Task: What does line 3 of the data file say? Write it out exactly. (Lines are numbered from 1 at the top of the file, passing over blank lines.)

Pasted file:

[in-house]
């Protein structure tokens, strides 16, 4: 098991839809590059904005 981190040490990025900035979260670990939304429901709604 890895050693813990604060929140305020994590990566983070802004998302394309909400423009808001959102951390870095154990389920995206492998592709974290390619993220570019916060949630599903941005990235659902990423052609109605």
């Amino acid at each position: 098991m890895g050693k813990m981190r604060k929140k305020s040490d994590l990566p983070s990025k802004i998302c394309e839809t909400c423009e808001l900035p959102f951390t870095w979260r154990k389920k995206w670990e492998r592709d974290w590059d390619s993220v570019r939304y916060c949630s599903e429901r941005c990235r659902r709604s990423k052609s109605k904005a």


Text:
């Amino acid at each position: 098991m890895g050693k813990m981190r604060k929140k305020s040490d994590l990566p983070s990025k802004i998302c394309e839809t909400c423009e808001l900035p959102f951390t870095w979260r154990k389920k995206w670990e492998r592709d974290w590059d390619s993220v570019r939304y916060c949630s599903e429901r941005c990235r659902r709604s990423k052609s109605k904005a």